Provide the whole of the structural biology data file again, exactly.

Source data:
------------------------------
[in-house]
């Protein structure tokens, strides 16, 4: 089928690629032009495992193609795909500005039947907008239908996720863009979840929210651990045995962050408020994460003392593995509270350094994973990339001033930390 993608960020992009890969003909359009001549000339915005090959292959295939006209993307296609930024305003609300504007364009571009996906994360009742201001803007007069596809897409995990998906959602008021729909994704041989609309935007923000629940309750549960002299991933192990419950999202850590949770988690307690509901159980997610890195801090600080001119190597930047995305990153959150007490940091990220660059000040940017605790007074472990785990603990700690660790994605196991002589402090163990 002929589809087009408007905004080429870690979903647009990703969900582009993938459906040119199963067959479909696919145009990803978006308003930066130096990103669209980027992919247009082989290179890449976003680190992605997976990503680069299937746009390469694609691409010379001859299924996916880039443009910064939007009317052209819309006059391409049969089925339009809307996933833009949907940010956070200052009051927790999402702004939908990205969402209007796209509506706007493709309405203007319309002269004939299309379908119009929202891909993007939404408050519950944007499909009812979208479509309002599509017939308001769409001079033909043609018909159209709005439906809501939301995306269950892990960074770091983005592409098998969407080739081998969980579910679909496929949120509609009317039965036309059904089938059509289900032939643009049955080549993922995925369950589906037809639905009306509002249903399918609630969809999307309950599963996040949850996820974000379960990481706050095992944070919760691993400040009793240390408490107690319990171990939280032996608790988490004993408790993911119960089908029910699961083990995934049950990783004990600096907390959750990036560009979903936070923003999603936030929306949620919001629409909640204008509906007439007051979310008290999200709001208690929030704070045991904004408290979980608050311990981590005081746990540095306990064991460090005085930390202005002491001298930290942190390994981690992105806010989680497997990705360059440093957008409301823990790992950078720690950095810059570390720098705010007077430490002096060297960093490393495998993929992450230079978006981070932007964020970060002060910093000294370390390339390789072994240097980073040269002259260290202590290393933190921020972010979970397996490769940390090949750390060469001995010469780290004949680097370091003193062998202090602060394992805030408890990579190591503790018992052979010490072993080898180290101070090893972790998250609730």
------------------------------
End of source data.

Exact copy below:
[in-house]
């Protein structure tokens, strides 16, 4: 089928690629032009495992193609795909500005039947907008239908996720863009979840929210651990045995962050408020994460003392593995509270350094994973990339001033930390 993608960020992009890969003909359009001549000339915005090959292959295939006209993307296609930024305003609300504007364009571009996906994360009742201001803007007069596809897409995990998906959602008021729909994704041989609309935007923000629940309750549960002299991933192990419950999202850590949770988690307690509901159980997610890195801090600080001119190597930047995305990153959150007490940091990220660059000040940017605790007074472990785990603990700690660790994605196991002589402090163990 002929589809087009408007905004080429870690979903647009990703969900582009993938459906040119199963067959479909696919145009990803978006308003930066130096990103669209980027992919247009082989290179890449976003680190992605997976990503680069299937746009390469694609691409010379001859299924996916880039443009910064939007009317052209819309006059391409049969089925339009809307996933833009949907940010956070200052009051927790999402702004939908990205969402209007796209509506706007493709309405203007319309002269004939299309379908119009929202891909993007939404408050519950944007499909009812979208479509309002599509017939308001769409001079033909043609018909159209709005439906809501939301995306269950892990960074770091983005592409098998969407080739081998969980579910679909496929949120509609009317039965036309059904089938059509289900032939643009049955080549993922995925369950589906037809639905009306509002249903399918609630969809999307309950599963996040949850996820974000379960990481706050095992944070919760691993400040009793240390408490107690319990171990939280032996608790988490004993408790993911119960089908029910699961083990995934049950990783004990600096907390959750990036560009979903936070923003999603936030929306949620919001629409909640204008509906007439007051979310008290999200709001208690929030704070045991904004408290979980608050311990981590005081746990540095306990064991460090005085930390202005002491001298930290942190390994981690992105806010989680497997990705360059440093957008409301823990790992950078720690950095810059570390720098705010007077430490002096060297960093490393495998993929992450230079978006981070932007964020970060002060910093000294370390390339390789072994240097980073040269002259260290202590290393933190921020972010979970397996490769940390090949750390060469001995010469780290004949680097370091003193062998202090602060394992805030408890990579190591503790018992052979010490072993080898180290101070090893972790998250609730």